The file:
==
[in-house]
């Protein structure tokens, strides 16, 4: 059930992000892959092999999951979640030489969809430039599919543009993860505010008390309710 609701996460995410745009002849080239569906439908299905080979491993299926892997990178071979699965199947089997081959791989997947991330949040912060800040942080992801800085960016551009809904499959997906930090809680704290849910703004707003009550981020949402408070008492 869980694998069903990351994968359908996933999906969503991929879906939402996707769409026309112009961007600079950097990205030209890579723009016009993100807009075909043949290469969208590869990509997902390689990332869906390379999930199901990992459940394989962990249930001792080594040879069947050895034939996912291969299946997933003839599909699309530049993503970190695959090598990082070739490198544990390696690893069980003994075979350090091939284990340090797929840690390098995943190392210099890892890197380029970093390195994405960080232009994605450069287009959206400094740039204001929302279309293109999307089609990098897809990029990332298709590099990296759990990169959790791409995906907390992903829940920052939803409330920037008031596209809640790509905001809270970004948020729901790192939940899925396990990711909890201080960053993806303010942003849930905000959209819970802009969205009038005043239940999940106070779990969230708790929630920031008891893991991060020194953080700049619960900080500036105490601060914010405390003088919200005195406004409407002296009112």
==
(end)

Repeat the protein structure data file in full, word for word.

[in-house]
């Protein structure tokens, strides 16, 4: 059930992000892959092999999951979640030489969809430039599919543009993860505010008390309710 609701996460995410745009002849080239569906439908299905080979491993299926892997990178071979699965199947089997081959791989997947991330949040912060800040942080992801800085960016551009809904499959997906930090809680704290849910703004707003009550981020949402408070008492 869980694998069903990351994968359908996933999906969503991929879906939402996707769409026309112009961007600079950097990205030209890579723009016009993100807009075909043949290469969208590869990509997902390689990332869906390379999930199901990992459940394989962990249930001792080594040879069947050895034939996912291969299946997933003839599909699309530049993503970190695959090598990082070739490198544990390696690893069980003994075979350090091939284990340090797929840690390098995943190392210099890892890197380029970093390195994405960080232009994605450069287009959206400094740039204001929302279309293109999307089609990098897809990029990332298709590099990296759990990169959790791409995906907390992903829940920052939803409330920037008031596209809640790509905001809270970004948020729901790192939940899925396990990711909890201080960053993806303010942003849930905000959209819970802009969205009038005043239940999940106070779990969230708790929630920031008891893991991060020194953080700049619960900080500036105490601060914010405390003088919200005195406004409407002296009112």